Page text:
TRANSCRIPT: RESPONSE TO QUESTION WITHOUT NOTICE IN THE HOUSE OF REPRESENTATIVES
TRANSCRIPTION: PROOF COPY E & OE
DATE: 19 September 2012
GAI BRODTMANN, MEMBER FOR CANBERRA: My question is to the Minister for Defence. Will the Minister update the House on developments inAfghanistanarising from recent International Security Assistance Force operational decisions?
STEPHEN SMITH, MINISTER FOR DEFENCE: I thank the Member forCanberrafor her question. The question relates toAfghanistanand recent ISAF operational directions. As the Prime Minister and the Leader of the Opposition have reminded us in a different context earlier today, these ISAF directions—International Security Assistance Force directions—follow five terrible fatalities, so far as Australia is concerned, and three of those from so-called green-on-blue or insider incidents. Yesterday, we saw the last of those five funerals, for young Sapper James Martin inPerth.
The first green-on-blue incident against Australia occurred more than 12 months ago and since that time we have been working very closely with General Allen, Commander ISAF, to improve the force protection mechanisms which apply in this area and to do everything we can to minimise the risk to Australian Defence Force personnel.
Regrettably and terribly, we have seen in recent times a growing number of such incidents directed, in the main, againstUnited StatesandUnited Kingdompersonnel, but against ISAF generally. Since our own first terrible incident more than 12 months ago, we have enhanced our force protection measures and taken a range of steps to minimise the risk. We have worked closely with General Allen in that respect.
In response to the terrible number of incidents recently and in response to heightened tensions as a result of the so-called Innocence of Muslims video, at the beginning of this week General Allen, Commander ISAF, issued a directive which does not have the effect, as I have seen reported, of ceasing all partnered operations between ISAF and Afghan National Security Forces; it has the effect that partnered operations are now to be conducted at Battalion or Kandak level, which is dealing with some 500 or 600 Army personnel, and that below that level—for partnered patrols, for example—the approval of the relevant Regional Command Commander is required.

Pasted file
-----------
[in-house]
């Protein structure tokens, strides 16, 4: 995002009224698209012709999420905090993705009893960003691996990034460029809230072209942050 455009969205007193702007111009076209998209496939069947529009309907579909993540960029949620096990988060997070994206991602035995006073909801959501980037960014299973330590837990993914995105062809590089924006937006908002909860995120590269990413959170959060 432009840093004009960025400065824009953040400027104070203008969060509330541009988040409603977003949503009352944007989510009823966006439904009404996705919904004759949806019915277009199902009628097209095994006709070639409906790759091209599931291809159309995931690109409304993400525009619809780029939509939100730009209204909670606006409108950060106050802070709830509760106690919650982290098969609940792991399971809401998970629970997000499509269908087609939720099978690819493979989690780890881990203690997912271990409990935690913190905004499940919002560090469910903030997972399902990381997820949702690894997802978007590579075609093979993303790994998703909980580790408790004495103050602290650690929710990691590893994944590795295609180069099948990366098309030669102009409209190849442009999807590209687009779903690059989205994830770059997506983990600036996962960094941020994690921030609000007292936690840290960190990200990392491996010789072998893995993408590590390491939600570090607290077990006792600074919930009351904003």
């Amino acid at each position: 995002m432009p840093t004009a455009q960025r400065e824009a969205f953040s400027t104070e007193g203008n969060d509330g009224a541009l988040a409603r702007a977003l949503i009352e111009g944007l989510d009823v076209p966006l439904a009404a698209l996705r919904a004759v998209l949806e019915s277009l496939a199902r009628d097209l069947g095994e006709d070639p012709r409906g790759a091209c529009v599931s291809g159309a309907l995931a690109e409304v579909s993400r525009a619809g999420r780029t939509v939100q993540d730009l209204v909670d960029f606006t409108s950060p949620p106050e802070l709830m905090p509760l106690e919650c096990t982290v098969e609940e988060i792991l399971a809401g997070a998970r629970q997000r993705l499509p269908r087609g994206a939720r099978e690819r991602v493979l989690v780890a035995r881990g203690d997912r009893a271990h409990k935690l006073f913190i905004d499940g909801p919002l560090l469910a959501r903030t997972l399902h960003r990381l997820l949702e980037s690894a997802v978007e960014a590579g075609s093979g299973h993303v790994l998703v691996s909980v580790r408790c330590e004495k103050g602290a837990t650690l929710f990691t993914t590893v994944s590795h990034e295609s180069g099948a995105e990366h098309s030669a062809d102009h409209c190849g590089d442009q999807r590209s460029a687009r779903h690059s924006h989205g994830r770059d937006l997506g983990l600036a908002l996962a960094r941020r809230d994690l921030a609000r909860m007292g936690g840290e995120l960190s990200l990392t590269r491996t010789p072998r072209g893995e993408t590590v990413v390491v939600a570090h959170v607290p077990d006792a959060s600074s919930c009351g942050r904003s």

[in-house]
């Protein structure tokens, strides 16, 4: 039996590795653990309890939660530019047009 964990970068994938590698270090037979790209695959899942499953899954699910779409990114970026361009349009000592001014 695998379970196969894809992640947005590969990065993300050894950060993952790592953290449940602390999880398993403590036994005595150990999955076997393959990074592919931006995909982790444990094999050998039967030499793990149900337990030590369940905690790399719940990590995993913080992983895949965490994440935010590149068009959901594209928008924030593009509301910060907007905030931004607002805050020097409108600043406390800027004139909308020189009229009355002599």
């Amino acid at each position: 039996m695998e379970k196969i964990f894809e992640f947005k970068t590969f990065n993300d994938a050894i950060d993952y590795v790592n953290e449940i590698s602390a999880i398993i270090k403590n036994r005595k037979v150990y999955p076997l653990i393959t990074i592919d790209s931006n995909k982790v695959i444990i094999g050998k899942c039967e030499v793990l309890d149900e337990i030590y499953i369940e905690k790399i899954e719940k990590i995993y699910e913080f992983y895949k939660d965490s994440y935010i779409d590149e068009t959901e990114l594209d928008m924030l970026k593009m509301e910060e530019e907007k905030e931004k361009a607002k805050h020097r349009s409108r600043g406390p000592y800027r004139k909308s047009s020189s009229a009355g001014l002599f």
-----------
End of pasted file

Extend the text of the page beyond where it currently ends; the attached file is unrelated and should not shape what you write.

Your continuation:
InAustralia's case, in Uruzgan we are part of Regional Command South. So, to engage in partnered patrols we now need the approval of the regional Commander. On Monday and Tuesday of this week, as a result of that directive, no joint patrols were conducted, because that is below Kandak level. Today in Uruzgan our Commanders will be speaking with Kandak Commanders about the plans that the Kandak Commanders have for individual patrols so far as the ANA in Uruzgan is concerned, but also to now mount the case—to approach Regional Command South for permission—to resume joint patrols. I am not putting a timetable on that. That will be an operational matter. In the meantime, all of the Commanders have been asked to review force protection measures and to minimise risk against these so-called insider incidents.
As transition proceeds it will be the case, in the not too distant future, that it will be the Afghan National Army itself who will be conducting patrols by themselves asAustraliaand International Security Assistance Forces essentially retreat to an advisor role. In the meantime, our judgement of transition is that we continue to progress. It is, of course, continuing to be a difficult and dangerous circumstance and I know the ADF-